8 New Chapter Books, June 2020
This post may contain affiliate links.
Ready for a batch of new book to add to your library holds list? I have 8 new books for you to consider.
New Chapter Books, June 2020
Echo Mountain by Lauren Wolk
HISTORICAL FICTION / GREAT DEPRESSION
When Ellie’s family loses everything in the Great Depression, they move to a Maine mountain. She loves the mountain and their new hard-scrabble life but a terrible accident leaves her father in a coma and it’s harder than ever. She takes the blame for the accident, works hard to find food, and tries to get along with her mother and siblings. A mangy dog leads her to the “hag,” an older woman who is very ill. Helping the woman’s and her grandson with remedies gives her ideas to help her father and a new direction (healing) for her life. Echo Mountain is a heartfelt story about survival, finding and accepting yourself, healing emotionally and physically, kindness to animals and strangers with rich character development.
Efrén Divided by Ernesto Cisneros
REALISTIC / DEPORTATION
Efrén’s mom gets deported back to Mexico leaving his father to work two jobs and Efrén to care for his twin younger siblings, one who has intellectual disabilities. He’s trying desperately to keep up with school, cook, and…also, not to worry. His best friendship is tested, he develops a new awareness of social justice, and he bravely faces a solo trip to Mexico to deliver money to his mom. This is an emotionally compelling story of family, friendship, and resiliency that will be eye-opening, empathy-building for many readers, and affirming for others.
The Middler by Kirsty Applebaum
Maggie is a middle child in a town that reveres the eldest children. Just in time for her eldest brother to go to “camp” where he’ll be trained to fight in the war, she meets and befriends a “Wanderer” girl from outside of their community. Maggie betrays her new friend to garner favor in the community then realizes she’s made a horrible mistake. She learns that the mayor is selling the eldest children for food and supplies and will soon be selling her friend. Since Maggie is the only one who knows the truth, it’s up to her to makes things right. Entertaining and suspenseful.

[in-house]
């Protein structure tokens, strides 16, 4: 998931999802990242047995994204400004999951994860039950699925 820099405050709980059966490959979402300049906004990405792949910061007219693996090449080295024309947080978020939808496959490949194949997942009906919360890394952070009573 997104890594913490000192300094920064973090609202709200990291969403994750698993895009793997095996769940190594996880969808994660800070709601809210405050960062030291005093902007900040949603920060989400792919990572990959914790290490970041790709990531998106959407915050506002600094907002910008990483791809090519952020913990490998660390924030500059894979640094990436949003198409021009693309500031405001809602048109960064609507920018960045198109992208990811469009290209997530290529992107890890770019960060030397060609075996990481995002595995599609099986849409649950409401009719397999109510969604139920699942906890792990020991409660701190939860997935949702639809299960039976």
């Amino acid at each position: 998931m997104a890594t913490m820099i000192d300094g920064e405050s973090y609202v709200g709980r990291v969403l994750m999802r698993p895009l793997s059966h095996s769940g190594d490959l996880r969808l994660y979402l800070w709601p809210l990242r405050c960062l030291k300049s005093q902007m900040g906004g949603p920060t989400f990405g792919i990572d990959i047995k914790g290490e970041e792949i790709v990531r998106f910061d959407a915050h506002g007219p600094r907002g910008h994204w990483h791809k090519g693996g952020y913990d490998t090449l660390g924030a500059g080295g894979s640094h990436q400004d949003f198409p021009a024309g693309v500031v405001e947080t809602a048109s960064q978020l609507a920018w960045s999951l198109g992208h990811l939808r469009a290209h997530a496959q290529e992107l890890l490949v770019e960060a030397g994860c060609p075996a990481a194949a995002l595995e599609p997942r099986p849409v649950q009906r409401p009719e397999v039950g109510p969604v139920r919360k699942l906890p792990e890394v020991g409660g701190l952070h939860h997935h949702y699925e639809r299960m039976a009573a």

The Ship We Built by Lexie Bean
REALISTIC / GENDER IDENTITY / TRANSGENDER / #OWNVOICES
Rowan is a lonely child who feels confused about his gender identity. Born a girl, Rowan longs to be a boy. He even changes his name frequently. He shares his thoughts in letters attached to balloons, hoping someone will find them and want to be his friend. Even more confusing is that his dad comes into his room at night making him very uncomfortable and prompting unanswerable questions of what it means to be a male. The Ship We Built is a story filled with longing and heartbreak, confusion and questions, abuse and hope. It’s powerful, emotional story about gender identity, sexual abuse, and survival.
Glitch by Laura Martin
In this world, some people have the genetic ability to time travel. Regan is one of those people. Like all kids with this ability, she’s required to train as a Glitcher so as teens and adults, they’ll be ready to stop the bad guys from interfering with historical events. She gets an illegal message from her future self that she could go to jail for— and start to suspect that things aren’t as they seem. Then, she and her nemesis, another kid called Elliot, get sent to a secret partner program. They’re forced to work together clandestinely to stop a catastrophe that could destroy the entire Glitch program. Fast-paced, unique, and entertaining!
Starting from Seneca Falls by Karen Schwabach
Bridie is an Irish girl who gets indentured to cruel abusive man. She runs away and befriends colored girl who helps her get a job with Mrs. Elizabeth Cady Santon. There, Bridie is exposed to radical ideas about a women’s rights to earn and keep wages as well as a woman’s right to vote, abolition, and the possibilities of pursuing your own dreams. Readers will find this to be an interesting glimpse into a significant historical time when both women’s rights advocates and abolitionists worked together to make big changes in the world.
The Girl and the Witch’s Garden by Erin Bowman
Piper’s father’s cancer is worse so she’s sent to stay with the mother who abandoned her as a baby. At her mom and grandmother’s house, Piper learns that she’s from a magical lineage and the foster kids living there all have affinities. Piper’s cruel mother wants the kids to use their magic to find an elixir of immortality. Piper secretly discovers her own magic, works with the other children, and discovers the true villain in the house.
A Ceiling Made of Eggshells by Gail Carson Levine
There aren’t many (any?) children’s books written about this time period in Spain during the Spanish flu and the Spanish Inquisition when Jews were persecuted and forced out of the country or killed. Loma is a super smart Jewish girl and a favorite of her abuelo who advises the monarchy, King Ferdinand and Queen Isabella. Set in this dangerous time, we see Loma growing into herself while she’s abuelo’s traveling companion. I didn’t finish this book because the pacing was very sluggish but found the historical information very interesting.
You Might Also Like: